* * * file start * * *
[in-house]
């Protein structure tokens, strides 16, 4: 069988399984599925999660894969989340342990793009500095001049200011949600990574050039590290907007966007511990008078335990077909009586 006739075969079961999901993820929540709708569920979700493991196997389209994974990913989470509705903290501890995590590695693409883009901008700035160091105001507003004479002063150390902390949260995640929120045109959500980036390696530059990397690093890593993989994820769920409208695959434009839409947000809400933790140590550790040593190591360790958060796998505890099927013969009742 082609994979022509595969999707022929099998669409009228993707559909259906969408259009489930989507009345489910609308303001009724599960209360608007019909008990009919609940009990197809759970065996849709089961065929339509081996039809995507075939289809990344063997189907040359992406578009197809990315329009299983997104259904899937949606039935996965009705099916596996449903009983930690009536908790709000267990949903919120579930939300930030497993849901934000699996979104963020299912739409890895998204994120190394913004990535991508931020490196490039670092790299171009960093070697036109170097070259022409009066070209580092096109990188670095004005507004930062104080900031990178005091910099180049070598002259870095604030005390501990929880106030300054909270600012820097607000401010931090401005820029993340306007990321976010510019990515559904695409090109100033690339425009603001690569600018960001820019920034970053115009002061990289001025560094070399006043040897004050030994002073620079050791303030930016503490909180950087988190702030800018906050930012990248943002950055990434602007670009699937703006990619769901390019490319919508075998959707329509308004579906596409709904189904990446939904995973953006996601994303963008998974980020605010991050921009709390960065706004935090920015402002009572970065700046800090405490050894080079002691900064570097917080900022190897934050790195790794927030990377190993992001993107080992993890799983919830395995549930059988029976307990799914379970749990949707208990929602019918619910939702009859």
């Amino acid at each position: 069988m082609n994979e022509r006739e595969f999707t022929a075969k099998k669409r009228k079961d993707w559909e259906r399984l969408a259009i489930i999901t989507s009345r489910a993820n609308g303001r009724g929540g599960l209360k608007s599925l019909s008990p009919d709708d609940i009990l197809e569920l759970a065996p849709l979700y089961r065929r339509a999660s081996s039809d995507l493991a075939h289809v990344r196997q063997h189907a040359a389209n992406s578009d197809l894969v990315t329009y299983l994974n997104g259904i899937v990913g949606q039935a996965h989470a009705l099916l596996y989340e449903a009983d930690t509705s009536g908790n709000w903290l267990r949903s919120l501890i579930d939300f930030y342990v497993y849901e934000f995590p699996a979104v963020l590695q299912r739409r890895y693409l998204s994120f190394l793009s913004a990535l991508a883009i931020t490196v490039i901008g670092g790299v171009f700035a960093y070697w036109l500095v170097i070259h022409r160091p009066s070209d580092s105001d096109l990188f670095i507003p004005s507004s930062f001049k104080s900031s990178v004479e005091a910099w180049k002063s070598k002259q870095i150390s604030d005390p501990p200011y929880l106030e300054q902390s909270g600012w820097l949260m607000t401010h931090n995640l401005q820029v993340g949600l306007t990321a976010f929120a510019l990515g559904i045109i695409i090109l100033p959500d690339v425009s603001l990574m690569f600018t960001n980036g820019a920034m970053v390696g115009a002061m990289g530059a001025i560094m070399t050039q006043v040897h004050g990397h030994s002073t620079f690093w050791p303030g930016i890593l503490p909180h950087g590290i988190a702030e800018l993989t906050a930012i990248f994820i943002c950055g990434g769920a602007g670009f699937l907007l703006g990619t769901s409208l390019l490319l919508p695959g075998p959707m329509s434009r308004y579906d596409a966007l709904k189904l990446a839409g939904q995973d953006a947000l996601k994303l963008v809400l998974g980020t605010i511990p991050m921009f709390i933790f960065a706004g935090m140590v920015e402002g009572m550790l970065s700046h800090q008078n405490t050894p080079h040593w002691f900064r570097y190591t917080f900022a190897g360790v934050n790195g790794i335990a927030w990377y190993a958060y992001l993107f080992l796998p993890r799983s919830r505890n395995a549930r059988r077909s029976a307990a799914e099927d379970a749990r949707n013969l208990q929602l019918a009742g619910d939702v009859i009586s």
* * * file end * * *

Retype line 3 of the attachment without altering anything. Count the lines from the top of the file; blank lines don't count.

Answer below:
């Amino acid at each position: 069988m082609n994979e022509r006739e595969f999707t022929a075969k099998k669409r009228k079961d993707w559909e259906r399984l969408a259009i489930i999901t989507s009345r489910a993820n609308g303001r009724g929540g599960l209360k608007s599925l019909s008990p009919d709708d609940i009990l197809e569920l759970a065996p849709l979700y089961r065929r339509a999660s081996s039809d995507l493991a075939h289809v990344r196997q063997h189907a040359a389209n992406s578009d197809l894969v990315t329009y299983l994974n997104g259904i899937v990913g949606q039935a996965h989470a009705l099916l596996y989340e449903a009983d930690t509705s009536g908790n709000w903290l267990r949903s919120l501890i579930d939300f930030y342990v497993y849901e934000f995590p699996a979104v963020l590695q299912r739409r890895y693409l998204s994120f190394l793009s913004a990535l991508a883009i931020t490196v490039i901008g670092g790299v171009f700035a960093y070697w036109l500095v170097i070259h022409r160091p009066s070209d580092s105001d096109l990188f670095i507003p004005s507004s930062f001049k104080s900031s990178v004479e005091a910099w180049k002063s070598k002259q870095i150390s604030d005390p501990p200011y929880l106030e300054q902390s909270g600012w820097l949260m607000t401010h931090n995640l401005q820029v993340g949600l306007t990321a976010f929120a510019l990515g559904i045109i695409i090109l100033p959500d690339v425009s603001l990574m690569f600018t960001n980036g820019a920034m970053v390696g115009a002061m990289g530059a001025i560094m070399t050039q006043v040897h004050g990397h030994s002073t620079f690093w050791p303030g930016i890593l503490p909180h950087g590290i988190a702030e800018l993989t906050a930012i990248f994820i943002c950055g990434g769920a602007g670009f699937l907007l703006g990619t769901s409208l390019l490319l919508p695959g075998p959707m329509s434009r308004y579906d596409a966007l709904k189904l990446a839409g939904q995973d953006a947000l996601k994303l963008v809400l998974g980020t605010i511990p991050m921009f709390i933790f960065a706004g935090m140590v920015e402002g009572m550790l970065s700046h800090q008078n405490t050894p080079h040593w002691f900064r570097y190591t917080f900022a190897g360790v934050n790195g790794i335990a927030w990377y190993a958060y992001l993107f080992l796998p993890r799983s919830r505890n395995a549930r059988r077909s029976a307990a799914e099927d379970a749990r949707n013969l208990q929602l019918a009742g619910d939702v009859i009586s």